“The scoreline is flattering but we’re delighted to be in the semi-finals again,” Munster’s director of rugby Rassie Erasmus is nothing if not under-stated. For the first time in eleven years he has led a Munster team back to the the penultimate stage in search of European rugby’s holy grail.
European Champions Cup Quarter Final
Munster 41 Toulouse 16
Twice winners of this prestigious trophy, Munster have now qualified for their 12th tournament semi-final and will take on the might of Saracens on Saturday 22nd April in the Aviva Stadium. Having been inspired by Anthony Foley in life and death, this team have shown they have the skills and the determination to go all the way.
No doubt Tyler Bleyendaal will be looking forward to a showdown with Owen Farrell to emerge as top scorer in this year’s Champions Cup. Farrell is presetly on 97 points while the Kiwi has 94 to his credit, 21 of these earned in a tough contest at home to one of the giants of French and European rugby.
Inspirational scrum half Conor Murray was ruled out of the side just before kick-off. Murray was the picture of calm as he strolled around the park during the warm-up. He had nothing to worry about of course as his replacement, Duncan Williams, went on to have one of his best ever games in the famous red jersey.
Thomond Park was filled to capacity with 26,200 in attendance, many had queued up long before the turnstiles opened at 2.30 for the 5.45pm kick-off. While there were welcome pockets of Toulouse supporters dotted around the ground, the Red Army were in full voice, playing a full part as 16th man to urge their team to victory. T
he game was less than two minutes old when François Cros caught Williams high with an elbow causing English referee JP Doyle to reach for a yellow card. The resultant penalty took Munster deep into their opponent’s half for a 5m lineout. Following several phases and solid work by Dave Kilcoyne, eventually John Ryan got his hands on the ball and dived past Toulouse captain Thierry Dusatoir on the line for the game’s first try. Tyler Bleyendaal easily converted to give Munster a 7-0 lead.
Munster were awarded a penalty when they mauled through the Toulouse defence, Bleyendaal took full advantage to make it 10-0. Soon after the visitors had their first scoring chance from a penalty but Florian Fritz was wide of the mark. Another penalty followed, this time Jean-Marc Doussain made no mistake to reduce the deficit 10-3. A high tackle by Joe Tekori on Dave Kilcoyne gave Bleyendaal the chance to make it 13-3 with26 minutes gone.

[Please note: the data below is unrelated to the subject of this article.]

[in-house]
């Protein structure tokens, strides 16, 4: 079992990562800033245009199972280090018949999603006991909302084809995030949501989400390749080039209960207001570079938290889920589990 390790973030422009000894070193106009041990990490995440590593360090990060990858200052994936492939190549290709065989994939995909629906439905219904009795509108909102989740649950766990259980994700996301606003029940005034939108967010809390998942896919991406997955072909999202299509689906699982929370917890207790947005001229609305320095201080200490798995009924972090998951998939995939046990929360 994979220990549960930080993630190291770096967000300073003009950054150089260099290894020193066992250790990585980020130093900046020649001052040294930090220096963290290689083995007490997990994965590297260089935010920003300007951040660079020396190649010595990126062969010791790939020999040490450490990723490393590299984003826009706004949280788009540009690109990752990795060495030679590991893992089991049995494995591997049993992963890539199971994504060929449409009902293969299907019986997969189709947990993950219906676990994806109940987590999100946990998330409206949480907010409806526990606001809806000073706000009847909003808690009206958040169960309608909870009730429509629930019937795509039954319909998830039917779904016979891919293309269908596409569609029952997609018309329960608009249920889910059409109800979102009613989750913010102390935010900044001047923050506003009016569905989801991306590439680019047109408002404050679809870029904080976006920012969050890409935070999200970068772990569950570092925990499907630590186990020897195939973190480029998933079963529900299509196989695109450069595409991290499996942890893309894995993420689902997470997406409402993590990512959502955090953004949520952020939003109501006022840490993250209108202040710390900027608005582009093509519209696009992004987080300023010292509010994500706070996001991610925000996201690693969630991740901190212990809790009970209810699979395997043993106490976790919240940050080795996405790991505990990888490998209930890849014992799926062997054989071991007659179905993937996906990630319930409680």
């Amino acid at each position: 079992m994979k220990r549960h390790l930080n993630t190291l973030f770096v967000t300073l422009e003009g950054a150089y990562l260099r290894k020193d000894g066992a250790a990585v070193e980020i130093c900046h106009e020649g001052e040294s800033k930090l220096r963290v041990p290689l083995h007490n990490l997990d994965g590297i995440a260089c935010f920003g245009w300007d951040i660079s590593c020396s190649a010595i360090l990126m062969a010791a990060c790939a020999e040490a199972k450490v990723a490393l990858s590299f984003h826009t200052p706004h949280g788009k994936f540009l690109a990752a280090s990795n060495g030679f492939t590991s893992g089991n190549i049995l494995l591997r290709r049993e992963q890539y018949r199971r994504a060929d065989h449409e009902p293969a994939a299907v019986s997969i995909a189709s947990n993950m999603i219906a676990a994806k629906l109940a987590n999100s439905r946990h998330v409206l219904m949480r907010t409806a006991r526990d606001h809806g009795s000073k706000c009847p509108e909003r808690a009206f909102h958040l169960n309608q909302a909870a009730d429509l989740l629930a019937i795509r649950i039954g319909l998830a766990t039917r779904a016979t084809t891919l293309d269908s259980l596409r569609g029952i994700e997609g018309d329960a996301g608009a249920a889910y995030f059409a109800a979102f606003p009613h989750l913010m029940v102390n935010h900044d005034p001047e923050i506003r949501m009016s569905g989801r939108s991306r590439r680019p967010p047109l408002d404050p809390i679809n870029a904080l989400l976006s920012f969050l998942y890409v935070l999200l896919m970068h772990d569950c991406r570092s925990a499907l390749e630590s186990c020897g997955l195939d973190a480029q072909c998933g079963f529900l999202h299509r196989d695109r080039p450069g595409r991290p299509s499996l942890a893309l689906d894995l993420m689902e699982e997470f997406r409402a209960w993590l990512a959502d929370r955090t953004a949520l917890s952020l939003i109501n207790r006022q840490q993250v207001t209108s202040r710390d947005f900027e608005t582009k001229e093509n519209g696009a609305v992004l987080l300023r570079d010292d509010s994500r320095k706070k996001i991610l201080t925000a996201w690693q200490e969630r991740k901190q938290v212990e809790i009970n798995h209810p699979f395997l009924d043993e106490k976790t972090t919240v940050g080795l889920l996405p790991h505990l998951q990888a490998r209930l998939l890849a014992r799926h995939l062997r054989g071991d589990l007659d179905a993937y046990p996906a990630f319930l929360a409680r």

After half an hour Jaco Taute was penalised and Doussain narrowed the gap to 13-6. Just before the break Tyler Bleyendaal made it across the whitewash but his effort was disallowed for an earlier knock-on. Munster piled on the pressure and when the ball was played back to Sebastien Bezy from the scrum, Duncan Williams launched himself at it and was unlucky not to make the touchdown before it went out of play. Toulouse added another penalty before the break leaving just 4pts between the sides on 13-9.
An early second half penalty by Bleyendaal from inside his own half restored Munster’s seven point advantage. Five minutes later CJ Stander dived across the line and Tyler’s conversion stretched the lead to 21-9. Munster captain Peter O’Mahony was called ashore with two dead legs and replaced by Dave O’Callaghan before Munster added another penalty in the 52nd minute. Two minutes later Paul Perez received what everyone, barring the match officials, thought was a forward pass to score in the corner. Doussain converted and it looked like Toulouse were back in the game, however it turned out to be their final score.
Bleyendaal’s 74th minute penalty eased frayed nerves before Jaco Taute turned over the ball with a great tackle, Darren Sweetnam kicked it before touching down his first European try. Bleyendaal converted. Munster’s last try came from a scrum with Rory Scannell carrying towards the 5m line. Francis Saili picked up and found Bleyendaal with a sweet pass and he in turn offloaded to Andrew Conway to score in the corner.
After the game Rassie Erasmus commented, “They were a threat for the entire game, little chips behind and hard yards up front. But credit to the lads who made the hits. It was a brilliant defensive effort.”